I have wanted the visit the Buddhist nation of Bhutan for many years.(The South Asian nation is bordered by China to the north and south, east and west by India.) It is approximately the size of Switzerland and its population of 700,000+ is close to that of San Francisco. But its remote location in the Himalayas and the government´s requirement for foreigners to join an official tour group (and pay $250 per day) made it a tough choice for me. My style of traveling independently does not fit with the official policy. But I finally decided to do it this year and even lined up 5 or 6 friends who were interested in joining me. But they eventually dropped out for one reason or another and I have come as a group of one. Basically I have my own private guide who has has drawn up a 7 day itinerary taking me to the country´s major sites in his late model Hyundai SUV. Being an individual traveler, I can ask him to make extra stops as I wish and he has been very accommodating.
My flight into Paro, the country´s only international airport, was breath taking as the A319 jet landed in a valley surrounded by pine covered mountains shrouded in clouds and mist. My guide drove me directly to the small town of Haa which was holding its annual festival of traditional music, dance, archery competition (archery is the national sport) and a mountain bike race. As my guide drove up the rough and bumpy mountain road, we passed about a dozen bikers chugging up the 10,000 foot mountain pass before flying down to Haa at 8,700 feet. Along the way, I saw many terrace farms and rice fields. I learned from my guide that almost 70% of the Bhutanese people are farmers and rice, corn and produce are its main products. I also learned that due to its mountain rivers and streams, Bhutan is able to generate a lot of hydroelectric, far more than is needed domestically. So the rest is sold to nearby India and this is a big source of income for the country. With this money, the government is able to provide free education and full health care for all its citizens.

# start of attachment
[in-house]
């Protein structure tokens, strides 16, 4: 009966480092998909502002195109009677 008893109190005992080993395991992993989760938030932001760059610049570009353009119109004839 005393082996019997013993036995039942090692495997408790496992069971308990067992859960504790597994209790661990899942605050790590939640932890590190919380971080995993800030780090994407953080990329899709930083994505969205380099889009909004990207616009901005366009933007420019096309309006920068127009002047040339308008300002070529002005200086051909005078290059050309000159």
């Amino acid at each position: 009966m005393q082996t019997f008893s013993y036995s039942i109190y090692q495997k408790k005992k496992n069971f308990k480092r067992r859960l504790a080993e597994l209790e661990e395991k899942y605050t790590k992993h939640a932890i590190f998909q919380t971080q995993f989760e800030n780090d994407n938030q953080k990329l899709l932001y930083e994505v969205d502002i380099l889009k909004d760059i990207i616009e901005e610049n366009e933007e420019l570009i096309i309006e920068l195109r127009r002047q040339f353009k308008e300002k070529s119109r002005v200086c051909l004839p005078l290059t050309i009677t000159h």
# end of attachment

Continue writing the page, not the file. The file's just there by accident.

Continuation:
The festival was smaller than I expected (I was to find that everything in Bhutan happens on a smaller scale). There were approximately 300 people in attendance to watch the various activities and partake in the local foods (deep fried vegetable dumplings is the specialty). An occasional rain shower would break out but it never interrupted the schedule of activities. I had a chance to interact with the locals who all pretty much spoke some English (it is taught in all the schools). Some were dressed in their festive best but most of the men wore their daily ¨gho¨outfits and the women were in their normal ¨kira¨ dress.
Bhutan´s distinguished prime minister, a Mr. Tobgay, was present to bless the events and mix with the people. I had a chance to chat briefly with him; he was very much a gentleman and a down to earth guy. After presenting awards to the top finishers in the bike marathon, he drove off himself in a brand new four door Tesla, chauffeuring three members of his staff.
More to come on my adventures in Bhutan.